Abstract

OBJECTIVE:

This is an observational prospective cohort study to explore the treatment effect of mechanical vs manual manipulation for acute low back pain.

METHODS:

Ninety-two patients with a history of acute low back pain were recruited from 3 private chiropractic offices, 2 of which used manual lumbar manipulation and 1 used mechanical instrument manipulation (Activator) as their primary modes of treatment. The chiropractors used their “treatment-as-usual” protocols for a maximum of 8 visits or 4 weeks, whichever occurred first. Primary outcome measures were changes in Numeric Pain Rating Scale (NPRS) and Oswestry Disability Index (ODI) scores from baseline to 4 weeks. The linear regression models were adjusted for baseline NPRS and ODI scores, age, and treatment expectancy.

RESULTS:

Comparison of baseline characteristics did not show any significant differences between the groups except for age (38.4 vs 49.7 years, P < .001) and treatment expectancy (5.7 vs 6.3, P = .003). Linear regression revealed significantly lower NPRS scores in the manual manipulation group at 4 weeks (beta = -1.2; 95% confidence interval, -2.1 to -.28) but no significant difference in ODI scores between the 2 groups at 4 weeks (beta = 1.5; 95% confidence interval, -8.3 to 2.4). Treatment expectancy, but not age, was found to have a significant main effect on both NPRS and ODI scores at 4 weeks. Exploratory analysis of the clinical patterns of care between the clinicians revealed significant differences in treatment frequency, duration, modality, and radiograph use between the 2 cohorts.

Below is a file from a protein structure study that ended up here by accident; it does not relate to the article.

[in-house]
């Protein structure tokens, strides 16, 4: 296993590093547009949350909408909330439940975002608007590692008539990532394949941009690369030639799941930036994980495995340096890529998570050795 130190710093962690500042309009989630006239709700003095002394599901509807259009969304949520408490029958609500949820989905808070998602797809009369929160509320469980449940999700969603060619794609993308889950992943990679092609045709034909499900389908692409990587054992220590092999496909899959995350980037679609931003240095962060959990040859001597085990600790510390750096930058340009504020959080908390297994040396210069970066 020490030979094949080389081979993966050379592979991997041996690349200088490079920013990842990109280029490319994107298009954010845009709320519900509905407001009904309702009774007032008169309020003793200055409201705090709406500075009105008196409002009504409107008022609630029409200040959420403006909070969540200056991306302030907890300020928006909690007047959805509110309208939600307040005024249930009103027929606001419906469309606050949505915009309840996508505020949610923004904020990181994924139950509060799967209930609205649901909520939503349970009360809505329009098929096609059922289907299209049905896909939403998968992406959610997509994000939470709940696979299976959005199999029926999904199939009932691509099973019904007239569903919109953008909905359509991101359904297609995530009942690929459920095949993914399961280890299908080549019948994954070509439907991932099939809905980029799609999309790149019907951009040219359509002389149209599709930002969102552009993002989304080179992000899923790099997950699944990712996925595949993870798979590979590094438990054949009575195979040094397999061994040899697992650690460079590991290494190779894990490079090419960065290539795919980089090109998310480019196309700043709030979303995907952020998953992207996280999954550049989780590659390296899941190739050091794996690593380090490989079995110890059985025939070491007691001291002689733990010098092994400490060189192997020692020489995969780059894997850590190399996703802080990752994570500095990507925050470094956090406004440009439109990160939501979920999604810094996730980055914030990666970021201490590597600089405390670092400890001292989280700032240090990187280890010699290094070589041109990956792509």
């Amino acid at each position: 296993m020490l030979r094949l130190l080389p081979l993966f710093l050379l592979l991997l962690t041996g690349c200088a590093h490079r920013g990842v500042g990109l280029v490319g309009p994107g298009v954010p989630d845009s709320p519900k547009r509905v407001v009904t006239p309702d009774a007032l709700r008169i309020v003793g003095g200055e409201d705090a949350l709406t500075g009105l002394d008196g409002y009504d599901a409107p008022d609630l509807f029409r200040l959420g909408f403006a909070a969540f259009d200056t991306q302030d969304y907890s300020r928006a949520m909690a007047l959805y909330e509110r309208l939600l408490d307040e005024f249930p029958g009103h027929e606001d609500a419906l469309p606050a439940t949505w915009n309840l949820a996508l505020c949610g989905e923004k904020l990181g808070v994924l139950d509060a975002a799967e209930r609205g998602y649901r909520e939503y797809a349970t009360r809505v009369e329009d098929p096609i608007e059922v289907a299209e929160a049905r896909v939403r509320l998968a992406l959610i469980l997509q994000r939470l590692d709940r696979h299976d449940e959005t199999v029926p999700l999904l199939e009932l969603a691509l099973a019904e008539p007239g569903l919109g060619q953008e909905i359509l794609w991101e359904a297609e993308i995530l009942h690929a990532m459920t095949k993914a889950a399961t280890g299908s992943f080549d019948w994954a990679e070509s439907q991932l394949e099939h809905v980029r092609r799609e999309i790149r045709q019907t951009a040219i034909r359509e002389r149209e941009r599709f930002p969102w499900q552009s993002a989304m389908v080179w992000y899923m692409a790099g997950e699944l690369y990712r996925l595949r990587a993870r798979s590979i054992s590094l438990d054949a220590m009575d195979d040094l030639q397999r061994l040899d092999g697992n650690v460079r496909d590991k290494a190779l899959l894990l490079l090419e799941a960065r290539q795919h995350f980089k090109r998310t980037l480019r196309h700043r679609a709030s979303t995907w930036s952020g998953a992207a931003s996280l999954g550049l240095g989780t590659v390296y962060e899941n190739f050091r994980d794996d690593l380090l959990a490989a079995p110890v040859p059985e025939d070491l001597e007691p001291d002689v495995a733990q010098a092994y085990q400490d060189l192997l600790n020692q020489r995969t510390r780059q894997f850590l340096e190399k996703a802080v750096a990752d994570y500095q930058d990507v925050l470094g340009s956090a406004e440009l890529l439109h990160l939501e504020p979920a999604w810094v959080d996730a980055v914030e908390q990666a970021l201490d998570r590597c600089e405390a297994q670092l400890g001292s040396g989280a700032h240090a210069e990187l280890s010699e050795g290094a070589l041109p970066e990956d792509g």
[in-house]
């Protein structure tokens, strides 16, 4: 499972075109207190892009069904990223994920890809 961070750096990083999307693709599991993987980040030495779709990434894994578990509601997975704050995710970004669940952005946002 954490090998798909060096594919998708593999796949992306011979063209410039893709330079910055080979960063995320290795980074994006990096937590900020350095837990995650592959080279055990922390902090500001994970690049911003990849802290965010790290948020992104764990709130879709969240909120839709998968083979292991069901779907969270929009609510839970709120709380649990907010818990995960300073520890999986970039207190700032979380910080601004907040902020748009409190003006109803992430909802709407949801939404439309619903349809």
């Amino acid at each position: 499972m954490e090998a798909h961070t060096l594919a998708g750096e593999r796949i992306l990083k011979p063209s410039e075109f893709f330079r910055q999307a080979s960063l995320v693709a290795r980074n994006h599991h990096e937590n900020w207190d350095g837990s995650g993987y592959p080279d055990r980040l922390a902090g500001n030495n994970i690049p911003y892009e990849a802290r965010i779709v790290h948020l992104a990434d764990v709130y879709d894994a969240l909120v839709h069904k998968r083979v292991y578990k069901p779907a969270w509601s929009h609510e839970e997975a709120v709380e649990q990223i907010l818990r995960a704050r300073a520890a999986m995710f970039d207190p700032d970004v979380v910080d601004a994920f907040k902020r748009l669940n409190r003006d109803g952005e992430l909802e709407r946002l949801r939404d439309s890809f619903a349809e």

CONCLUSIONS:

This study highlights the challenges inherent with conducting research that allows for “treatment as usual.” The data and experience derived from this investigational study will be used to design a future randomized clinical trial in which tighter controls will be imposed on the treatment protocol.


J Manipulative Physiol Ther. 2010 Mar-Apr;33(3):193-200. [PMID:20350672]

Author information: Schneider MJ, Brach J, Irrgang JJ, Abbott KV, Wisniewski SR, Delitto A. School of Health and Rehabilitation Sciences, University of Pittsburgh, Pittsburgh, PA 15241, USA.


Free PMC Article

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